Tuesday, March 1, 2005
Palestinian political prisoners (some facts)
Matthew Cassel writes about Palestinian prisoners in his excellent overview in the Palestine Chronicle. I'm printing here only an excerpt, but please read the entire article for more information:
Since Israel's occupation of the West Bank and Gaza began almost 38 years ago, 650,000 Palestinians living inside the territories have been arrested. Currently there are over 8,000 Palestinian political prisoners inside Israeli prisons.
Palestinian prisoners are often charged with such "crimes" as throwing stones, putting up posters of martyrs, being at a demonstration, or being a member of a university student council that has any affiliation with any political party. Inside occupied Palestine all political parties are illegal and anyone claiming to be a member, or even knowing a member can put you in prison.
Under Israeli military law, Abu Mazen, the leader of Fatah, who was just last week shaking hands with Sharon, could be arrested and put in prison. There was even one case where someone was arrested and charged with "military training" after telling a friend that he saw a documentary on the satellite channel, Al-Arabiya, about the history of missiles.
For more than 800 of these prisoners Israel cannot even seem to find something ridiculous enough to charge them with, so they are arrested anyway and held as administrative detainees.
Administrative detainees are Palestinians arrested by an administrative order from an Israeli military official, and usually sentenced to 6 month periods at a time. The administrative order that supposedly contains reasons for arrest is kept in a "secret file" that is never once made available to the prisoner or their lawyer at any time.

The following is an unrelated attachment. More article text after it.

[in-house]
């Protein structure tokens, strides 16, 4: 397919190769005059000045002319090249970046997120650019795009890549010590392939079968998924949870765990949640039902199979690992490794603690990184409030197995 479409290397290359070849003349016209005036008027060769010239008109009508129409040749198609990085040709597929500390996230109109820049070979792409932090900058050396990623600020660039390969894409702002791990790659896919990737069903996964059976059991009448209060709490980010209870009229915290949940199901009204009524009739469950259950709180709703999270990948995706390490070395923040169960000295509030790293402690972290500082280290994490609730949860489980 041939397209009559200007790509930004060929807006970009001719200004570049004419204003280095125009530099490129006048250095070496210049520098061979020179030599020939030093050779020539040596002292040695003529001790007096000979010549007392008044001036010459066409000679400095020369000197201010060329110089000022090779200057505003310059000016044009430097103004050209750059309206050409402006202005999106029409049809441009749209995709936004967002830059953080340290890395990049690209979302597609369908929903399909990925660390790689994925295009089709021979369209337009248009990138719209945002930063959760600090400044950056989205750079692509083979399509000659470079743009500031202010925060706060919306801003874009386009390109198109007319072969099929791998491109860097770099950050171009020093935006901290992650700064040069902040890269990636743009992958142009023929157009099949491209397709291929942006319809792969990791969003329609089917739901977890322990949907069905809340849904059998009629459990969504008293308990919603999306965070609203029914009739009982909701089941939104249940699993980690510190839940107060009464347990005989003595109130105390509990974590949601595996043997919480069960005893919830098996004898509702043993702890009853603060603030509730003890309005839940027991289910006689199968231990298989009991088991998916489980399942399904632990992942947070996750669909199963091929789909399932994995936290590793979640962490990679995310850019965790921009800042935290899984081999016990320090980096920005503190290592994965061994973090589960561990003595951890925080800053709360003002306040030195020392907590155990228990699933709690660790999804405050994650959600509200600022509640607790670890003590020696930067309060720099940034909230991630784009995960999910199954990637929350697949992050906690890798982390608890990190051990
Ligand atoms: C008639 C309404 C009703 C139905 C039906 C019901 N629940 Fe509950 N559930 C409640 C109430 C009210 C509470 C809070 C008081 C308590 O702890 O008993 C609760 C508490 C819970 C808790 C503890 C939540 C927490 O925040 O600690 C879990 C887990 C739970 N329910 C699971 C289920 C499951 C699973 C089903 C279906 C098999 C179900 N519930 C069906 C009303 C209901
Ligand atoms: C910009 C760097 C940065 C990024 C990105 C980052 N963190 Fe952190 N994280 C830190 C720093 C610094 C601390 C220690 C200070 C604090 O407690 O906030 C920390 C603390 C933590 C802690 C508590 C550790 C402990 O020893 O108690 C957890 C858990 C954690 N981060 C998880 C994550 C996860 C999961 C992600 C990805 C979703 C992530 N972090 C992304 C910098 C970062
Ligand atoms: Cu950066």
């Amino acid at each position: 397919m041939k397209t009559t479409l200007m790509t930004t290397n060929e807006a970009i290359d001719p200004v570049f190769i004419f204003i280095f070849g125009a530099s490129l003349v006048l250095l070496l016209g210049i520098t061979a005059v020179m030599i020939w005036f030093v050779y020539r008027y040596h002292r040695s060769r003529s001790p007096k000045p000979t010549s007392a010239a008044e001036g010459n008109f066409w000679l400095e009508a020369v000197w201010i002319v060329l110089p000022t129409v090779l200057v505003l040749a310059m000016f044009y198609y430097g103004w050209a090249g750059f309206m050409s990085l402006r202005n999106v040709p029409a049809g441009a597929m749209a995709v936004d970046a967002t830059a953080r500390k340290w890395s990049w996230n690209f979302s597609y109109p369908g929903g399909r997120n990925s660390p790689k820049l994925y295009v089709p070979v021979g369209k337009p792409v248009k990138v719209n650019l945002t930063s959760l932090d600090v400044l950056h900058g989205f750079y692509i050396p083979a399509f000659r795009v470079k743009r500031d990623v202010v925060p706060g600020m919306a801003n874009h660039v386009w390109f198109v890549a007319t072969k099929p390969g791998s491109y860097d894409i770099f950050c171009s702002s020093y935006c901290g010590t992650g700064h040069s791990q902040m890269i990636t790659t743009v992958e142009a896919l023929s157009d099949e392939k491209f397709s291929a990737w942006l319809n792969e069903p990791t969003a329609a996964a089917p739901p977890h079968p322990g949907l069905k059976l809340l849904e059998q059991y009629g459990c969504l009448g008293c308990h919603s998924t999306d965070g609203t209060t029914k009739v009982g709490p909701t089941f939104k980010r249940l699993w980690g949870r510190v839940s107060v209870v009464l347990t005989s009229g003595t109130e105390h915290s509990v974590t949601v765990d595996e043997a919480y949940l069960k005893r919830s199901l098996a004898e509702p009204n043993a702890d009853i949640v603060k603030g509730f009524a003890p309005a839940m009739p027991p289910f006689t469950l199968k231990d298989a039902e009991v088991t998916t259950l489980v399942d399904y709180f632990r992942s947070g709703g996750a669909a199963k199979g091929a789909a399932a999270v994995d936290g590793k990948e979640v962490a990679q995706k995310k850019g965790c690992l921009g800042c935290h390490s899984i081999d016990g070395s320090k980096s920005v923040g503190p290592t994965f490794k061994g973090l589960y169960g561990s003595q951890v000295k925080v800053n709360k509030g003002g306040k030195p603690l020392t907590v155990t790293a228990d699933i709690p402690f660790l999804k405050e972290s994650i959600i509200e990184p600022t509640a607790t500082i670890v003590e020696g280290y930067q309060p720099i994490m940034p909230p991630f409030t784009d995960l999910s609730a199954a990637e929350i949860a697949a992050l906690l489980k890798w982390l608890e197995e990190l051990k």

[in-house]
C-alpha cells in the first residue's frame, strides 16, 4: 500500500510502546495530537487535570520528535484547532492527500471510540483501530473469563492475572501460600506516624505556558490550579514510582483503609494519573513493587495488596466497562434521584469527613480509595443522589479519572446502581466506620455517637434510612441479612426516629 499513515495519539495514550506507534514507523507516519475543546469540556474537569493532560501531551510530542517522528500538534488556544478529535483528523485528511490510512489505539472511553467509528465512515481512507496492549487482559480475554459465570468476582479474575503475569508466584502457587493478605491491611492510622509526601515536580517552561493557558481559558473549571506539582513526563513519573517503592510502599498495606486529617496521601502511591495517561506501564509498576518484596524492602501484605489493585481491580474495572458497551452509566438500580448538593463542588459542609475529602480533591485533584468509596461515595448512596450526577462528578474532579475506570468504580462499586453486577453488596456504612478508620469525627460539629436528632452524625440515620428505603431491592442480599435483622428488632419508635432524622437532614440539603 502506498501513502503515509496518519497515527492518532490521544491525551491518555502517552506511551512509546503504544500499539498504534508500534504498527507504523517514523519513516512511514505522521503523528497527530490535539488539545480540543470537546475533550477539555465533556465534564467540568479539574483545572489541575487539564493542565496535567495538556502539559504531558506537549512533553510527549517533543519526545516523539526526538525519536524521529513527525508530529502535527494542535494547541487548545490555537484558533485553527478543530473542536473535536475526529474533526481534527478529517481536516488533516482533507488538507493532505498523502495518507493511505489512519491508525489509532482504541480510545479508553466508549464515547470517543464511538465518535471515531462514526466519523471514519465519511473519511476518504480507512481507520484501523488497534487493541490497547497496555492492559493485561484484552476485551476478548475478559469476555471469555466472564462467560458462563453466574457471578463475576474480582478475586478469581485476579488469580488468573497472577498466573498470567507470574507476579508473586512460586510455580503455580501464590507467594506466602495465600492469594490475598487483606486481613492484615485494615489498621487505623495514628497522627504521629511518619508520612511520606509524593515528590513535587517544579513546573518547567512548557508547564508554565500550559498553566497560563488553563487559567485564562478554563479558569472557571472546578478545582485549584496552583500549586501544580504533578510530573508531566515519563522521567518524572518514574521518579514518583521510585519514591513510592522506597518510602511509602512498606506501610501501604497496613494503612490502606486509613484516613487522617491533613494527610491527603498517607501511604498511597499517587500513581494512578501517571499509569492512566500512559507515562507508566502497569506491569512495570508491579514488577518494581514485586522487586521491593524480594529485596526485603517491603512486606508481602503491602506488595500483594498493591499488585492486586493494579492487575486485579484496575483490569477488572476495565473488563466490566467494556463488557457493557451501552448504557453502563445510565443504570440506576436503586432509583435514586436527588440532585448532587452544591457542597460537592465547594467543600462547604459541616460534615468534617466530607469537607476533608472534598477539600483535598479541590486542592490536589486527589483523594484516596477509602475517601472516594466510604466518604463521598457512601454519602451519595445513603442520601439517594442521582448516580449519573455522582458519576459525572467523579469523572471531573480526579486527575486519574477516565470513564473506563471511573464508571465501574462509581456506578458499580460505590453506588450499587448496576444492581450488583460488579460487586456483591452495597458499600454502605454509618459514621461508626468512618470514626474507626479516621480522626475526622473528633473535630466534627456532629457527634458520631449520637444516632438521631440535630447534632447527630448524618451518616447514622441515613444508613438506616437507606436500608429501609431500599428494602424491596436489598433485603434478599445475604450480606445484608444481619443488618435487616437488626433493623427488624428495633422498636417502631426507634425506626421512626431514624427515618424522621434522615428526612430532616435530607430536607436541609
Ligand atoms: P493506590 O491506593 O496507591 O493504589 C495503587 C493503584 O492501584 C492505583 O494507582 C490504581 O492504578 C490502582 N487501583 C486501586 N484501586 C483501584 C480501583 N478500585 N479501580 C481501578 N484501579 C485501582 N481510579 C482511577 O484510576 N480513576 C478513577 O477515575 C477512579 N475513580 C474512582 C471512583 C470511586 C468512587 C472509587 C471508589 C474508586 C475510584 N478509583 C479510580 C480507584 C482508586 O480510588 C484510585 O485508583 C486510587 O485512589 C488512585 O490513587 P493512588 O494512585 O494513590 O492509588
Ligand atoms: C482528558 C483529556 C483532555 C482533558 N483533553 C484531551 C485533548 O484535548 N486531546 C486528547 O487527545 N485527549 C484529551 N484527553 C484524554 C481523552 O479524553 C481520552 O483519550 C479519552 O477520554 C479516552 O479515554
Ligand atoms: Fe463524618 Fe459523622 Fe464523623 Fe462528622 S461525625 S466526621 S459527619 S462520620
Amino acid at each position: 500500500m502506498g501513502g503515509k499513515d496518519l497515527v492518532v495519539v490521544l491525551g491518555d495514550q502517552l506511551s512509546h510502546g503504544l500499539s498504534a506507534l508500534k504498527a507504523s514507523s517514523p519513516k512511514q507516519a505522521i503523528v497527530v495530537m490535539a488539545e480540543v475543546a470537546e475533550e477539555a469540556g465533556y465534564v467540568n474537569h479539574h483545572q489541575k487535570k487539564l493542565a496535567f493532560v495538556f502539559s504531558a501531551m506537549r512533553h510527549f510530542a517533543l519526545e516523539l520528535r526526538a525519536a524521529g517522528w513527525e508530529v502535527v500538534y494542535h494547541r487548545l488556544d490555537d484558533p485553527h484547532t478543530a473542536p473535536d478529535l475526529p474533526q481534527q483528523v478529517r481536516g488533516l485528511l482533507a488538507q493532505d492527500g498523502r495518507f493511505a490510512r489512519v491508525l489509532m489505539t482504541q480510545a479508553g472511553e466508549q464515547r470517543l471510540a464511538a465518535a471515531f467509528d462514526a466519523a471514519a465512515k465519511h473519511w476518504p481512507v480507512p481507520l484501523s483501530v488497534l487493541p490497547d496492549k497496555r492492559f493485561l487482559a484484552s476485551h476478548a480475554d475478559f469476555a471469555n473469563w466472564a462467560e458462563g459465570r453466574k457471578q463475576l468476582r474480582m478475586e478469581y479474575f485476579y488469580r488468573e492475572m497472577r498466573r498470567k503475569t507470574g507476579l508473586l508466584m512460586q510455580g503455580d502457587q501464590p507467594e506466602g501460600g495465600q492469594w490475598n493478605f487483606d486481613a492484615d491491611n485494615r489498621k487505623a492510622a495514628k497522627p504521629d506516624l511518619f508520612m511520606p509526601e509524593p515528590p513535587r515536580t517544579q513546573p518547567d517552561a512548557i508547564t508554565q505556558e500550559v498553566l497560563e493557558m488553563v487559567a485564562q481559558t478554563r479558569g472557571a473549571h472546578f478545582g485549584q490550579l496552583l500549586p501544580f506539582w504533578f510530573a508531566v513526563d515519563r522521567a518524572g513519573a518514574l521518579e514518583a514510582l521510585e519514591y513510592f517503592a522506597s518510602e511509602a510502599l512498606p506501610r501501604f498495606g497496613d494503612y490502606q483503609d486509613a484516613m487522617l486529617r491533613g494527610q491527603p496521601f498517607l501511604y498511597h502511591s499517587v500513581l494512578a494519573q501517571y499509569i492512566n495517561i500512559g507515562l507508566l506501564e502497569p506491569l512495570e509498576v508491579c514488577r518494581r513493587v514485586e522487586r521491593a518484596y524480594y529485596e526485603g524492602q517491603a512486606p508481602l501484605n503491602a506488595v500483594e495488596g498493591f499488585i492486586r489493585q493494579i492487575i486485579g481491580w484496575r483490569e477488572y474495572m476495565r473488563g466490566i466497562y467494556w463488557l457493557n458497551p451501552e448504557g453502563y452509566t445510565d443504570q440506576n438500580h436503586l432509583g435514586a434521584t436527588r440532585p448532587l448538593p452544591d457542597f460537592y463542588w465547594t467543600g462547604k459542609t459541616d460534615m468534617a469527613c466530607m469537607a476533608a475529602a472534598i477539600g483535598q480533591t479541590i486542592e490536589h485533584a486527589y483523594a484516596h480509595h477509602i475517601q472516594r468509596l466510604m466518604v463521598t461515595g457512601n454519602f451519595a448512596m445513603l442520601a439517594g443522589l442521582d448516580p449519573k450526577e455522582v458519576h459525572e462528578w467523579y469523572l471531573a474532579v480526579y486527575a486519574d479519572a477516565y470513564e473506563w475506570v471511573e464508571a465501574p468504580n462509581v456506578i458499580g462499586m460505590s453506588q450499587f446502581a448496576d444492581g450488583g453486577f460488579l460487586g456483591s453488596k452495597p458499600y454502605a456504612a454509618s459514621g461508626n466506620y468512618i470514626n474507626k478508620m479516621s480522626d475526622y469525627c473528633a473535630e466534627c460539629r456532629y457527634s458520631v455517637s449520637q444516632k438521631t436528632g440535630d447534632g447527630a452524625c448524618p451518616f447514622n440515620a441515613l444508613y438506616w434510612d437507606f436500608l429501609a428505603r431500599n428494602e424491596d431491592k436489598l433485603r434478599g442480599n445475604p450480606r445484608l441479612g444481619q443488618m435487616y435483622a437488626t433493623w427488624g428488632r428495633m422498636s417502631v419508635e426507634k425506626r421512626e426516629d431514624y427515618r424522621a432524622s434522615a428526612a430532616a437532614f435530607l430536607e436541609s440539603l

At the end of 6 months if the Israeli military judicial official so chooses, the detainee's sentence can be renewed for another 6 months and often is. The longest case of a Palestinian being held under continuous administrative detention was 8 years.
Seemingly neglected by Sharon's kindness are 17 mothers currently serving sentences in Israeli prisons, why aren't they being released? Or at least why not release Manal Ghanem and her son, Nour, who was born 18 months ago inside the prison and has lived there with his mother ever since?
Maybe Israel feels as though they've done enough when they released Mervat Taha two weeks ago after raising her son, Wa'el, who was born in the prison and has lived for the past 2 years inside a jail cell.
Also being left out of this release is at least 340 Palestinian children currently imprisoned. Instead of being at homes with their families or attending school like most children, they're growing up inside an Israel prison in conditions very similar to the adult prisoners.
Because the prisons are located inside of Israel and also with many checkpoints still left scattered all over the territories, Israel has made it nearly impossible for families to get permission to visit loved ones. Even when they can get permission, in many cases families are strip searched by prison guards and then forced to visit with the prisoner separated by a thick barrier of glass and metal screen.